Members asked if they are prepared to accept new offer after unfair dismissal

Eddie StobartFormer drivers, who used to work on the Tesco distribution contract in Doncaster, are on the verge of a historic victory in their fight against their unfair dismissal by Eddie Stobart Ltd.

An employment tribunal hearing their case had been set to reconvene this month, but an offer significant enough to be recommended by the union has been accepted by an overwhelming majority at a meeting of the drivers.

The offer covers 184 Unite members and represents a ‘resounding success’ and ‘vindication’ for their two year fight.

Individual members will now be asked over the coming days if they accept the offer while legal requirements are finalised.

The drivers, who were dismissed nearly two years ago, argued that ESL and Tesco had agreed to make them redundant well before the workers had been consulted.

Unite national officer Adrian Jones said: “If this offer is accepted by individual members, as Unite expects, it will be a resounding success for those members who were unfairly dismissed.

“The offer is testament to the determination of the drivers to get justice and the brave leadership of the convenor, Trevor Cheetham and the branch committee. Special thanks should also go to the support of local MPs especially John Healey and Rosie Winterton.”

Howard Beckett, Unite director of legal, membership and affiliated services, added: “This victory should put employers considering to side step the law on notice that Unite will not shrink from using every legal means to defend its members’ interests.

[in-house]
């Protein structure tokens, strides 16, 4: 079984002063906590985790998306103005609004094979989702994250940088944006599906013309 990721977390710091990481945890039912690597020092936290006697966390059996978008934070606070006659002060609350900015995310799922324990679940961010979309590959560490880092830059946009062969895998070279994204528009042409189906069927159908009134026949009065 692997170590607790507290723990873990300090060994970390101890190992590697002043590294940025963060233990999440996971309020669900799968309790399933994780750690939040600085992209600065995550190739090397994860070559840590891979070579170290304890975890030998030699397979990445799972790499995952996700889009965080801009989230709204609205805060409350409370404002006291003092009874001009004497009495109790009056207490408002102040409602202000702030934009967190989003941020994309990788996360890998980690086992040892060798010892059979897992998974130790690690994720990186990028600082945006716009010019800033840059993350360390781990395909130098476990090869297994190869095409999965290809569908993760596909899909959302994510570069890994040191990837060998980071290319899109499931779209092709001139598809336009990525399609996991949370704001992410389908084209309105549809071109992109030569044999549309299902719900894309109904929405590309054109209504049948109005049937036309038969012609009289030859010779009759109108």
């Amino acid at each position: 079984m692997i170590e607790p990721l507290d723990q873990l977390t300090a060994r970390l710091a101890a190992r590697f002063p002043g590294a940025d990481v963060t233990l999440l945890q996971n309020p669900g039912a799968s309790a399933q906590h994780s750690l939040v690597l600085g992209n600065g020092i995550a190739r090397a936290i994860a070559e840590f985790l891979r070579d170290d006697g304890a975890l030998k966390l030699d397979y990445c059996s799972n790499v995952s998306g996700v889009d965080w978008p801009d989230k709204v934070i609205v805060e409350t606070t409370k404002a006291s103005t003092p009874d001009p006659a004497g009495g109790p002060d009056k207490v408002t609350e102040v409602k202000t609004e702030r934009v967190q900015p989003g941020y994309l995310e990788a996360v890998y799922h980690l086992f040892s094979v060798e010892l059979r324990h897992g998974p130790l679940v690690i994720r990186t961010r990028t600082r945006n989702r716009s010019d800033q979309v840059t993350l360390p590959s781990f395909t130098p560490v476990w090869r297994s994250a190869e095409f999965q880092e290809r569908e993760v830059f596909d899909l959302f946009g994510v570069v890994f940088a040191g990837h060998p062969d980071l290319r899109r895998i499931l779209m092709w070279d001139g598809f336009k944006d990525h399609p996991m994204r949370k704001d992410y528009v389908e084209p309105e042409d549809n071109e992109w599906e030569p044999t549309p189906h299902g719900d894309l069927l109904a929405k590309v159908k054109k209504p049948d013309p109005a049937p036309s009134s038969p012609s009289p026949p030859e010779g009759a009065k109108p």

“The resolution of this complex case once again demonstrates that without effective trade unions, workers cannot fight back against injustices at work and win. I would like to thank Neil Todd and Thompsons Solicitors who have again shown that they stand shoulder to shoulder with the trade union movement.”

The origins of the dispute go back to August 2012 when the transport workforce was transferred from Tesco to ESL and then in September of that year, ESL issued notice of termination of employment, with no promise that the drivers would be re-employed once the 90-days were up.

This sparked a four month dispute. Eventually the drivers voted to accept a package from ESL which meant that they finished work in January 2013.

A number of the former Tesco drivers are still working in the industry either as self-employed drivers or for agencies – however, a good proportion remain unemployed.

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Tim Lezard

Campaigning journalist, editor of @Union_NewsUK, NUJ exec member; lover of cricket, football, cycling, theatre and dodgy punk bands

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